Although the temperature has dropped slightly in recent days, the power cut problems in Chengdu city, Sichuan province have not stopped. A large number of electric car drivers who can only use public charging stations to charge the car are experiencing serious problems. At charging stations, cars were in very long lines, while car owners had to wait until 11 pm to be charged and some people even had to wait all night.

According to NetEase, due to the high temperatures, the power supply in Sichuan province and Chongqing city continues to be tight. Sichuan and Chongqing have successively issued a policy of “orderly consumption of electricity.”

The “Yicai” newspaper reported on August 30 that, under the “power cut-off” policy, public charging stations in Chengdu were mostly suspended during the day.

According to reports, at around 4 pm on August 26, a public electric charging station in Longquanyi District, Chengdu, was full of rental cars and taxis waiting to be charged, while the charging station had not opened yet. Drivers have to wait until after 11 pm to charge their cars, the first in line to finish charging can go home early, but there are also many people who have to wait 4 to 5 hours or even overnight to charge.

Zhang Wei, a driver who rents a Weimar E.5 in Chengdu, told Yicai: “Lining up for charging during the daytime has become normal. If these drivers don’t charge the battery the night before, they won’t be able to drive the next day, so they have no choice but to wait in line.” On the evening of August 26, Zhang said he had not returned home for two days and one night.

The Chengdu government, citing data from the Chengdu Bureau of Statistics, said that by the first half of this year, the number of new energy vehicles in Chengdu had reached 311,000. According to NetEase, by May, Chengdu had approved a total of 120,000 online car rental licenses, including about 80,000 new energy cars.

Tech drivers (who use online apps to provide transportation) and taxi drivers who rely on public charging stations are more likely to be affected. During this power cut, most of the interviewed tech car drivers had to wait in line overnight to charge their cars.

On August 15, Sichuan issued a policy called “give power to the people.” Since then, most areas in the province limited electricity consumption of industrial electricity users until August 20. But with the increasing tension between supply and demand, the power cut time was extended on August 25.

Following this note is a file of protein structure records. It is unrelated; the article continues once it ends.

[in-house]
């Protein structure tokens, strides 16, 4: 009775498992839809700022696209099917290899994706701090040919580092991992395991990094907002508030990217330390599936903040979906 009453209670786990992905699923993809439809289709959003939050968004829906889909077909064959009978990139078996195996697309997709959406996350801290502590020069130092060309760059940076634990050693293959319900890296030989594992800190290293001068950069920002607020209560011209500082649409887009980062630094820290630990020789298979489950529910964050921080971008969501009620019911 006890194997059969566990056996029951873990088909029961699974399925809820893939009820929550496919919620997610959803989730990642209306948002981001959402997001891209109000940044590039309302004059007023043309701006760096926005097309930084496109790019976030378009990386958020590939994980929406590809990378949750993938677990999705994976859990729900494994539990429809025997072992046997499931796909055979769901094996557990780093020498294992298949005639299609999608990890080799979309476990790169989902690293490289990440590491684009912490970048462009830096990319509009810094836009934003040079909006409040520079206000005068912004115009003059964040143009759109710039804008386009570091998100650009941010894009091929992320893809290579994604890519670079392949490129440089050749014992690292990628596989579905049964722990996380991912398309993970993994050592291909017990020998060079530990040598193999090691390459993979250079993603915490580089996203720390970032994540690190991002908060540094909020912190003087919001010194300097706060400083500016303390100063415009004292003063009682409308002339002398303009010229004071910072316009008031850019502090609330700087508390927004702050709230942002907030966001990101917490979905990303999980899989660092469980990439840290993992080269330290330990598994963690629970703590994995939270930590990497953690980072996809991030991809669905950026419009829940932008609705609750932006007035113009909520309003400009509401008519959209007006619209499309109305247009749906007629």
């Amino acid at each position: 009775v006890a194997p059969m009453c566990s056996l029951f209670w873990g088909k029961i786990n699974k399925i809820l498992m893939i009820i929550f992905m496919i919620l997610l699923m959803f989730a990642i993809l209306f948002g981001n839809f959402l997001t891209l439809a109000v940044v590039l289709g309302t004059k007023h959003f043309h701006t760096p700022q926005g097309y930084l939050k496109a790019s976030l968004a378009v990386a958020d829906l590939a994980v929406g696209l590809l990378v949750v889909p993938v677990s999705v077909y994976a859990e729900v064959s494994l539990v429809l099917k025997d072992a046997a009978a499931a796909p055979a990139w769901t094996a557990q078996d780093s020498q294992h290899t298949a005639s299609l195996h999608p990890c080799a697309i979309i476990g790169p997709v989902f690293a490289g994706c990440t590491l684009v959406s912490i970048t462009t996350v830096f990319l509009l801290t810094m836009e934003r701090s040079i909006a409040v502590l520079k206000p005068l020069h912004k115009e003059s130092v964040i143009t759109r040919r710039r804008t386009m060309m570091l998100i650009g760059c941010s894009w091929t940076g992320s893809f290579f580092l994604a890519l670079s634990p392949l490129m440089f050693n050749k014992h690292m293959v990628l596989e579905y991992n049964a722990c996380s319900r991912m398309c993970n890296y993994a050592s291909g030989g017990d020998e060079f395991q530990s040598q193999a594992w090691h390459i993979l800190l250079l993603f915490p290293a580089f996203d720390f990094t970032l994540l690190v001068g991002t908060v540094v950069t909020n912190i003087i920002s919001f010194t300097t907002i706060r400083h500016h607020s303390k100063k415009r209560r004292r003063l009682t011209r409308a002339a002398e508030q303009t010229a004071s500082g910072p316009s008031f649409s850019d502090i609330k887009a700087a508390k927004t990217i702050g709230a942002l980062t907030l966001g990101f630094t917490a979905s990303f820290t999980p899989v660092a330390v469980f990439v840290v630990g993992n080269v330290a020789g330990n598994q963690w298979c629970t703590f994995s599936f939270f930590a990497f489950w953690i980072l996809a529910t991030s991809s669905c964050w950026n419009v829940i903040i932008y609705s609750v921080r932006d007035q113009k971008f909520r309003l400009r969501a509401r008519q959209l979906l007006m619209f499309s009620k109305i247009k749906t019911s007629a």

However, according to Sina, on August 29, many local car owners in Chengdu said the current power cut has not been completely lifted.

After Chengdu began regulating the supply of electricity to public charging stations, Zhang told a Yicai reporter that he drove almost every day, staying up late at night to line up to charge his vehicle. He mentioned that once, more than 60 cars had to line up at a public electric charging station, which was nearly a kilometer long (over half a mile). There are 36 chargers at the station, but only half were in operation, due to limited power.

Wang Yu, another driver, said that he started lining at 7 pm on August 24, but had to wait until 1:00 am the next day his car was fully charged, waiting time in line lasting up to more than 5 hours.

Wang Yu said there are fewer new energy vehicles on the road these days because all have to line up early to charge, so calling a taxi has also become more difficult.

According to The Epoch Times, in addition to public charging stations, electric charging stations for some car manufacturers are also affected by power supply regulations in Chengdu. In mid to late August, NIO, Tesla, and XPeng superchargers experienced limited or suspended service. This also affected some new energy car owners in Chengdu, who do not have private charging stations.

However, according to Sina, this power restriction regulation, in addition to causing a certain degree of difficulty for owners of new energy cars, also affects the entire automotive supply chain.

In addition to Sichuan, Chongqing also had power cuts almost at the same time. Many automakers such as: Changan Automobile, SAIC-GM-Wuling, Great Wall, all have production facilities in Chongqing. According to the STCN company, on the evening of August 26, Changan Automobile once again announced that due to power cuts in Chongqing, Changan Automobile will suspend production in the Chongqing area. Production and sales targets for August are expected to fall by about 100,000 cars.

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